1. I think publishing in alternative sources would be a fitting start. But for how much faculty careers depend on this act, I’m not sure how many would actually participate in an active refusal. I think increasing publication in open access journals, or posting free publications online, is the best way to begin this process.


      1. I understand the concern junior scholars have about publishing in open-access journals. They don’t get respect. For now, it is a strategy for senior scholars and especially for retired scholars, like me. The UK movement will help all of us (see my posts) – it will make open access legit for everybody. Senior and retired scholars MUST HELP BY CHANGING PUBLISHING REQUIREMENTS FOR JUNIOR SCHOLARS. We also legitimize open access simply by publishing in these journals. I will be happy to list a few open access journals in second language acquisition (I submitted three papers to open-access journals last month, one in India, one in Iran, one in Singapore.)


  2. YES: We do the work, and the .01% makes the money. And few people can afford access to these journals. This is why we started a free on-line journal about six years ago in second language acquisition and teaching (, and why I now submit my papers to free open-access journals and post my papers on my website (


  3. Academic spring: how an angry maths blog sparked a scientific revolution
    Alok Jha reports on how a Cambridge mathematician’s protest has led to demands for open access to scientific knowledge

    The Guardian, Monday 9 April 2012

    ‘I was taken aback by how quickly this thing blew up,’ says Tim Gowers, a prize-winning Cambridge University mathematician.
    It began with a frustrated blogpost by a distinguished mathematician. Tim Gowers and his colleagues had been grumbling among themselves for several years about the rising costs of academic journals.
    They, like many other academics, were upset that the work produced by their peers, and funded largely by taxpayers, sat behind the paywalls of private publishing houses that charged UK universities hundreds of millions of pounds a year for the privilege of access.
    There had been talk last year that a major scientific body might come out in public to highlight the problem and rally scientists to speak out against the publishing companies, but nothing was happening fast.
    So, in January this year, Gowers wrote an article on his blog declaring that he would henceforth decline to submit to or review papers for any academic journal published by Elsevier, the largest publisher of scientific journals in the world.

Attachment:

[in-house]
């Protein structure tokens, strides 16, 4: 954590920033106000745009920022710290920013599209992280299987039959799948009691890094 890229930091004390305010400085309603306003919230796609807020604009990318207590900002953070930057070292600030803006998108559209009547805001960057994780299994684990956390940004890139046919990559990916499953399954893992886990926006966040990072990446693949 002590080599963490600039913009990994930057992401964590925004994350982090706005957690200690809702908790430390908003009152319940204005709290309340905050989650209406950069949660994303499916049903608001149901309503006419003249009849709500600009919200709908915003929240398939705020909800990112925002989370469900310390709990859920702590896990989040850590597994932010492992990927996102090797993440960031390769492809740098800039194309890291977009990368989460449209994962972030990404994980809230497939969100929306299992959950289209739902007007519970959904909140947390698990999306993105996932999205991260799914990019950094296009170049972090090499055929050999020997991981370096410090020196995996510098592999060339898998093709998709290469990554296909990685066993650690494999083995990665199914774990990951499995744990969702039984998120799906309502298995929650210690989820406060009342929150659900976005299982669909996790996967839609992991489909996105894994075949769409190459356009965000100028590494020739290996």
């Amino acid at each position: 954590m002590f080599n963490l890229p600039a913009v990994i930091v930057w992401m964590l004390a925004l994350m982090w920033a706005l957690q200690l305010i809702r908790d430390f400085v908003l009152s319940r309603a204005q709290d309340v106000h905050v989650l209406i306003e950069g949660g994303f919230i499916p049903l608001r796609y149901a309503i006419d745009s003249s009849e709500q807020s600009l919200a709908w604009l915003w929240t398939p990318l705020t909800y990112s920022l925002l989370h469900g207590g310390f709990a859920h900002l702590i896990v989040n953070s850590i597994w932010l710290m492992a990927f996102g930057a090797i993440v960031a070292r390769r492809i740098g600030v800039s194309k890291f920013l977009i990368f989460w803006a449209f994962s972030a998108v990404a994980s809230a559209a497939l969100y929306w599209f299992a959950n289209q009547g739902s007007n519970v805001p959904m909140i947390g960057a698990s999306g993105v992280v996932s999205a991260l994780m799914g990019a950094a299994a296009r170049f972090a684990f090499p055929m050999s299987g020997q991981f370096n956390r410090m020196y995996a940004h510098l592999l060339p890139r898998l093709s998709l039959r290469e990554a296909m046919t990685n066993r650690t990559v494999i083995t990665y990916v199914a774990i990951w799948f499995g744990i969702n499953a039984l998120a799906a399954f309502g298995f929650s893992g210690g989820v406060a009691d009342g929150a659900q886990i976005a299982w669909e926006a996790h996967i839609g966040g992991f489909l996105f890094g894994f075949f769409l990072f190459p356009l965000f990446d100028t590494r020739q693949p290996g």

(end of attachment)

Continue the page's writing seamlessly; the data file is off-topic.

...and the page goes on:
He was not expecting what happened next. Thousands of people read the post and hundreds left supportive comments. Within a day, one of his readers had set up a website, The Cost of Knowledge, which allowed academics to register their protest against Elsevier.
    The site now has almost 9,000 signatories, all of whom have committed themselves to refuse to either peer review, submit to or undertake editorial work for Elsevier journals. “I wasn’t expecting it to make such a splash,” says Gowers. “At first I was taken aback by how quickly this thing blew up.”
    Gowers, a mathematician at Cambridge University and winner of the prestigious Fields Medal, had hit a nerve with academics who were increasingly fed up with the stranglehold that a few publishing companies have gained over the publication and distribution of the world’s scientific research.
    The current publishing model for science is broken, argue an ever-increasing number of supporters of open access publishing, a model whereby all scientific research funded by taxpayers would be made available on the web for free.
    For the rest:


  4. UK government earmarks £10m for open access publishing, Friday 7 September 2012 11.16 EDT

    Science minister David Willetts said the funding for open access had been secured ‘without a reduction in commitments elsewhere’. Photograph: Anna Gordon/Guardian
    The government has announced £10m in funding for UK academics to publish their research in journals that allow free public access to the material online without a subscription.
    The funding, which is a response to the recommendations of a report led by Professor Dame Janet Finch, is not new money but will be taken from the science budget. It will be apportioned by Research Councils UK, the body that disseminates government research funds.
    Calls for “open access publishing” have been steadily growing in academic circles, with Dutch commercial publishers Elsevier being boycotted by thousands of academics in protest at perceived profiteering through journal access costs.
    The government is adopting a funding model proposed by Finch called “gold” open access, where – instead of university libraries subscribing to journals – researchers pay commercial publishers or learned societies to publish their research, but access to their results is immediate and unrestricted.

    For more: